Revision, September 15, 2002
Winter, 2002
Due August 15, 2002
On Managing column
Library Administration & Management

A Zabarian Experience
By
John Lubans

This column on Zabar’s (www.zabar.com) “the world’s best food store” joins the stories I’ve written about the conductor-less Orpheus Chamber Orchestra, the Duke Women’s Basketball Team, and Opera Australia. How Saul Zabar leads a staff of over 250 speaks to all leaders, in libraries and out. In preparing this column I charted out the similarities between a retail operation like Zabar’s and libraries. We match up across 18 aspects like staffing, service desks, inventory, and uncertainty about the future. Apart from our not making a profit nor paying taxes, we are alike in most ways. Like a library, Zabar’s provides food for the soul. And, as a friend and New York native once told me: “If major corporations could organize themselves as well as Zabar’s runs their fish department, American business would benefit greatly.”

I’ve been a Zabar’s customer for over 15 years. Every trip to New York, I stock up with cheese, fish, breads, coffee, cheesecake and other quintessentials of civilized living.

I love the place for its consistency, good taste and price. Why else would I shlepp two or three bags (each emblazoned with a bright orange ZABAR’S back to North Carolina? I am not alone in my obsession – 35,000 people a week squeeze in through the front doors (under the faux Tudor beams and plaster façade) to join the crowd. Even the most assertive New Yorker tolerates the occasional shopping cart bump or unintentional elbow in the narrow aisles – paths really - through a fantasyland of culinary delight.  Aggression, it seems, is left at the door – the smells and sights of olives, balsamic vinegars, cheese, salmon, bagels, croissants, coffee and mountains of chocolate pacify us.

For years, I’ve noticed the same faces behind Zabar’s service counters.  Zabar’s retains many long-term staff in spite of a highly competitive environment in a notoriously expensive place to live and raise a family. When I ask about staff turnover, I’m told that most people who start to work at Zabar’s tend to stay. All the managers started at lower level positions and were promoted internally. Often their first job at Zabar’s was as a temporary cashier during the holiday season from Thanksgiving to New Year’s.

Zabar’s lives up to its pledge of good food at a reasonable price. Throughout the store, prices are below those of other large NY specialty food stores and well below gourmet food shops in North Carolina. In a business with alleged microscopic margins, Zabar’s currently increases it’s payroll 8% per year and pays staff bonuses, along with the usual other benefits. Our profession’s current focus on low salaries in libraries underscores this severe restriction on monetarily rewarding deserving staff. Yet, Zabar’s generosity requires a wide income stream. One of Saul’s worries is sustaining compensation levels over time.

I met Saul Zabar early one weekday morning at the customer service desk for our first interview. It’s the command post, battered by an unceasing flow of vendors, customers, job applicants, deliverymen, and maintenance people. Saul was dressed, as always I was to discover, in slacks and a sweatshirt with a small Zabar’s logos. He is in his early 70s, a fine-featured and silver haired man.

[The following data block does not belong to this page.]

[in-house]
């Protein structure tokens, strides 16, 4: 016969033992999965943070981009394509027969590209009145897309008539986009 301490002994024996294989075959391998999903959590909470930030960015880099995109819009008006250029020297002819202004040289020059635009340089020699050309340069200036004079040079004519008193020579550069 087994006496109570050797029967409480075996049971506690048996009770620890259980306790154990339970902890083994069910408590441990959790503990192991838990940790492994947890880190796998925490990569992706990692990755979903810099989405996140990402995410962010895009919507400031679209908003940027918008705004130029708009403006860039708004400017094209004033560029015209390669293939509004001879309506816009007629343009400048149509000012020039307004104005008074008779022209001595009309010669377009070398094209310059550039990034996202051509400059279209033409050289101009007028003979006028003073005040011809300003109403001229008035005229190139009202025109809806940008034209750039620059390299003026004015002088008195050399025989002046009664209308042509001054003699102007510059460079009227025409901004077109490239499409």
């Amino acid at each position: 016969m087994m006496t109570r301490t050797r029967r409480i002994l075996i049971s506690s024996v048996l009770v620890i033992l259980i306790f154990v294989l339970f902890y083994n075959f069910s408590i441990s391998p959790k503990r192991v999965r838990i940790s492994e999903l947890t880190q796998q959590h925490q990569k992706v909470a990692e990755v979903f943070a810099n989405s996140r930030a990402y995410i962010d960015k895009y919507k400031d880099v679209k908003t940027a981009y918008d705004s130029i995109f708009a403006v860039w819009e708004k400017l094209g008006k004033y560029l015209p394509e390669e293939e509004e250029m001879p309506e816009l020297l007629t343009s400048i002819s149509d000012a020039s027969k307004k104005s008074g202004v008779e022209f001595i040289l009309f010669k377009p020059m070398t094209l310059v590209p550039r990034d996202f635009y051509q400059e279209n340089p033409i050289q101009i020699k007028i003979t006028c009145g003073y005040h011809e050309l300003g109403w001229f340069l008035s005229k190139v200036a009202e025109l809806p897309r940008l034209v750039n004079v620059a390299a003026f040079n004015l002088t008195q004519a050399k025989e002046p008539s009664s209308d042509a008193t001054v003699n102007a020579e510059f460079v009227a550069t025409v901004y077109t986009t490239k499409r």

During our tour of the store (actually five separate stores cobbled together with narrow passageways) I get a sense of who Saul is. He knows everything about the store, from the cellar to the rooftops. Saul, brimming with ideas, routinely calls the store at 4AM and leaves each manager long detailed telephone messages about what needs changing, fixing, or fine tuning. “Managing by walking about” is spontaneous with Saul. Library directors who regularly talk with staff and users are doing likewise.

While declaring himself “too anal at times”, Saul somehow avoids the pitfalls of the micromanager. He is neither a bottleneck in decision making nor a mistrusting, staff confidence buster. I’d term him an involved leader. Besides making all weekly tasting and purchasing decisions about tons of salmon, sturgeon, caviar and coffee, he runs interference throughout the store. Some areas receive more attention, others less, depending on the ability and experience of the manager in charge of that department.

He can be a curmudgeon. Well before my writing project, one morning, I was distracted from my shopping by his loudly and angrily declaring to the floor manager, “This is not acceptable”.

Saul explained to me his outbursts only happen after fair warning about what has to change. It’s not a lack of respect – rather it is impatience with something not going right. Saul’s focus is always on what needs fixing. And sometimes, for Saul, the words have to be said loudly. On occasion there are volatile results. One of the two floor managers has stormed out over differences with Saul.  Each time, after reconciliation, he returns to the job he loves.

I was on the receiving end of a mild sample of Saul’s straight talk. He’d taken the time to read a couple of my columns and told me what he thought: “You’re long winded, you take your time getting to your point, but, yeah, when you finally get there it is good”.

I admire this forthrightness. I come from the academic library world where too many things needing to be said are left unspoken. When unresolved conflicts pile up over time in a library, passive aggression becomes our non-communicative communication.

Saul is indefatigable in exploring and looking for the different and the unusual, from new food products to ways to display food. He experiments with food combinations even though he admits he “almost never comes up with a success” His explanation for why he experiments is worth putting up in Broadway lights: “Anyone can do it right”, Saul says. “Guess what would happen when something you are not supposed to do comes out good?”

A manager’s perspective:

Harold Horowytz is the deli counter manager. He retired nine years ago, after 28 years at Zabar’s.

But, he’s not really retired - from Thanksgiving to New Year’s he leaves New Bern, North Carolina and returns to manage the deli counter. He takes over, seamlessly, from Frankie Cabrera, the deli manager for the rest of the year. The deli department offers salamis, knishes, and 200 freshly prepared  entrees ranging from turkey meatloaf and garlic shrimp to Sicilian seafood salad.